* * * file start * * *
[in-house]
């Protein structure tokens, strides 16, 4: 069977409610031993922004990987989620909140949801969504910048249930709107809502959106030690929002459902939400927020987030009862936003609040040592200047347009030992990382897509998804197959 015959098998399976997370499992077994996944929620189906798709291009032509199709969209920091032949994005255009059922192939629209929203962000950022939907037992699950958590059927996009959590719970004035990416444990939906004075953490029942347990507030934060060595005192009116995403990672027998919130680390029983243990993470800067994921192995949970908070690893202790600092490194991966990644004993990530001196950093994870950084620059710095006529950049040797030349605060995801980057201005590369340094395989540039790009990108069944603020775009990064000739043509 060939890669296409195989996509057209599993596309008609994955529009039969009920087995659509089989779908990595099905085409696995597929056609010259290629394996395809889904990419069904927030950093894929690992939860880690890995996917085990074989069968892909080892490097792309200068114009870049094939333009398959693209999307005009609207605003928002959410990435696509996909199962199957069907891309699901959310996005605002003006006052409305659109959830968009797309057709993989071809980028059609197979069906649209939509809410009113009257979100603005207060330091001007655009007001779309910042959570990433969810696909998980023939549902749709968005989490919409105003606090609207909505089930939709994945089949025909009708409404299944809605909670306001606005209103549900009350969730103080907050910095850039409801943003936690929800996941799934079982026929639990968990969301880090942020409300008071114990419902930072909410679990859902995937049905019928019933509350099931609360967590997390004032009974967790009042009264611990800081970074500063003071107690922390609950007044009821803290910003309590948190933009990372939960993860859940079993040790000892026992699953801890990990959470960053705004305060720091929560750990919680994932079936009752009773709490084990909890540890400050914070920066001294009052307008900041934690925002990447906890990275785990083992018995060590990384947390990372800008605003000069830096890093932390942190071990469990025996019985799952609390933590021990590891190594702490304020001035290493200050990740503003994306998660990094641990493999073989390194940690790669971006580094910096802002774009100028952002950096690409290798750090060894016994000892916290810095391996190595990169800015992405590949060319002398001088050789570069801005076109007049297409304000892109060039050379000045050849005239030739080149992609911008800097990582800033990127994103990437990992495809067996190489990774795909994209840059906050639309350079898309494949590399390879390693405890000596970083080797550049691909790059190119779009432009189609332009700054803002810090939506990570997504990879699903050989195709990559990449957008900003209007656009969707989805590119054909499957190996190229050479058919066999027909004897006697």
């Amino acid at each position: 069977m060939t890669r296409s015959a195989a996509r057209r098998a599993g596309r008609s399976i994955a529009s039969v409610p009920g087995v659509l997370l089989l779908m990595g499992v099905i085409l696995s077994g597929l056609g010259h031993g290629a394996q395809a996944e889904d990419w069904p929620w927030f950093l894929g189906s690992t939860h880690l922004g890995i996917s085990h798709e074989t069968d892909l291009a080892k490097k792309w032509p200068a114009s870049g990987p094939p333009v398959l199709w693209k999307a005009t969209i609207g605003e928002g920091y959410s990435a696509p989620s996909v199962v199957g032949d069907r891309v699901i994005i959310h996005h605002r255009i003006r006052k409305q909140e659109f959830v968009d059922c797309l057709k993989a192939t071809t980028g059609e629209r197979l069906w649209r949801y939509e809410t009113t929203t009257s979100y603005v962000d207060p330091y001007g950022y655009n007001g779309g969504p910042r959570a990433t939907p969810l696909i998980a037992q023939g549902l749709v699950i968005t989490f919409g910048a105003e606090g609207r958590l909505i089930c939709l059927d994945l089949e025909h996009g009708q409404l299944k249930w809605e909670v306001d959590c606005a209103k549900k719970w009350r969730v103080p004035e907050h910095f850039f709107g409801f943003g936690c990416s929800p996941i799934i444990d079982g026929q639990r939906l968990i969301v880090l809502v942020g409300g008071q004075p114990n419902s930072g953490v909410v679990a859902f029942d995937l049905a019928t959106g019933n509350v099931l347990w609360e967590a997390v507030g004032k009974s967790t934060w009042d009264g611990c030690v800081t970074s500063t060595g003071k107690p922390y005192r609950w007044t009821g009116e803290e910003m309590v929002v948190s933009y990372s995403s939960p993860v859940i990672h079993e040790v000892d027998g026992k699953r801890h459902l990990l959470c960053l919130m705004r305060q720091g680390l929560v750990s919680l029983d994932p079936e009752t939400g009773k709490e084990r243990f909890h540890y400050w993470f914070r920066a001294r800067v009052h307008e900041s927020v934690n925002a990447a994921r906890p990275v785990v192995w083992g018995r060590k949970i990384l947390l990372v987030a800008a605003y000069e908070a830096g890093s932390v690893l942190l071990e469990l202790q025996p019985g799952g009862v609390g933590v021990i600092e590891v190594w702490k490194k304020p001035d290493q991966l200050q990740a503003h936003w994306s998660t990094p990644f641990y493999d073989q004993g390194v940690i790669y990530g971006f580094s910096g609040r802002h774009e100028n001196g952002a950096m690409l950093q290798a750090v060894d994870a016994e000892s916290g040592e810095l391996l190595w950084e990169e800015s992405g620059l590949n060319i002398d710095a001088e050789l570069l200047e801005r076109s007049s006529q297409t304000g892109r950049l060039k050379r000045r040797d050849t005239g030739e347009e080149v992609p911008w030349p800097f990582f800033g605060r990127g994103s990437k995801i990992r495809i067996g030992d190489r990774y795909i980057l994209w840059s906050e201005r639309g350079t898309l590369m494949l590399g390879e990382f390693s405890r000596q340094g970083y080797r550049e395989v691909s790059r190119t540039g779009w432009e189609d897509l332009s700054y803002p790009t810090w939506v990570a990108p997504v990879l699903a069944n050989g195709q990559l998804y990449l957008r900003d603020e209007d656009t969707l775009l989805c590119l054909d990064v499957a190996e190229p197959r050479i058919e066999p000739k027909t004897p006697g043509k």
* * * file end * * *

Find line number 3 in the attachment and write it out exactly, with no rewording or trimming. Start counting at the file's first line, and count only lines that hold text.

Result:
């Amino acid at each position: 069977m060939t890669r296409s015959a195989a996509r057209r098998a599993g596309r008609s399976i994955a529009s039969v409610p009920g087995v659509l997370l089989l779908m990595g499992v099905i085409l696995s077994g597929l056609g010259h031993g290629a394996q395809a996944e889904d990419w069904p929620w927030f950093l894929g189906s690992t939860h880690l922004g890995i996917s085990h798709e074989t069968d892909l291009a080892k490097k792309w032509p200068a114009s870049g990987p094939p333009v398959l199709w693209k999307a005009t969209i609207g605003e928002g920091y959410s990435a696509p989620s996909v199962v199957g032949d069907r891309v699901i994005i959310h996005h605002r255009i003006r006052k409305q909140e659109f959830v968009d059922c797309l057709k993989a192939t071809t980028g059609e629209r197979l069906w649209r949801y939509e809410t009113t929203t009257s979100y603005v962000d207060p330091y001007g950022y655009n007001g779309g969504p910042r959570a990433t939907p969810l696909i998980a037992q023939g549902l749709v699950i968005t989490f919409g910048a105003e606090g609207r958590l909505i089930c939709l059927d994945l089949e025909h996009g009708q409404l299944k249930w809605e909670v306001d959590c606005a209103k549900k719970w009350r969730v103080p004035e907050h910095f850039f709107g409801f943003g936690c990416s929800p996941i799934i444990d079982g026929q639990r939906l968990i969301v880090l809502v942020g409300g008071q004075p114990n419902s930072g953490v909410v679990a859902f029942d995937l049905a019928t959106g019933n509350v099931l347990w609360e967590a997390v507030g004032k009974s967790t934060w009042d009264g611990c030690v800081t970074s500063t060595g003071k107690p922390y005192r609950w007044t009821g009116e803290e910003m309590v929002v948190s933009y990372s995403s939960p993860v859940i990672h079993e040790v000892d027998g026992k699953r801890h459902l990990l959470c960053l919130m705004r305060q720091g680390l929560v750990s919680l029983d994932p079936e009752t939400g009773k709490e084990r243990f909890h540890y400050w993470f914070r920066a001294r800067v009052h307008e900041s927020v934690n925002a990447a994921r906890p990275v785990v192995w083992g018995r060590k949970i990384l947390l990372v987030a800008a605003y000069e908070a830096g890093s932390v690893l942190l071990e469990l202790q025996p019985g799952g009862v609390g933590v021990i600092e590891v190594w702490k490194k304020p001035d290493q991966l200050q990740a503003h936003w994306s998660t990094p990644f641990y493999d073989q004993g390194v940690i790669y990530g971006f580094s910096g609040r802002h774009e100028n001196g952002a950096m690409l950093q290798a750090v060894d994870a016994e000892s916290g040592e810095l391996l190595w950084e990169e800015s992405g620059l590949n060319i002398d710095a001088e050789l570069l200047e801005r076109s007049s006529q297409t304000g892109r950049l060039k050379r000045r040797d050849t005239g030739e347009e080149v992609p911008w030349p800097f990582f800033g605060r990127g994103s990437k995801i990992r495809i067996g030992d190489r990774y795909i980057l994209w840059s906050e201005r639309g350079t898309l590369m494949l590399g390879e990382f390693s405890r000596q340094g970083y080797r550049e395989v691909s790059r190119t540039g779009w432009e189609d897509l332009s700054y803002p790009t810090w939506v990570a990108p997504v990879l699903a069944n050989g195709q990559l998804y990449l957008r900003d603020e209007d656009t969707l775009l989805c590119l054909d990064v499957a190996e190229p197959r050479i058919e066999p000739k027909t004897p006697g043509k």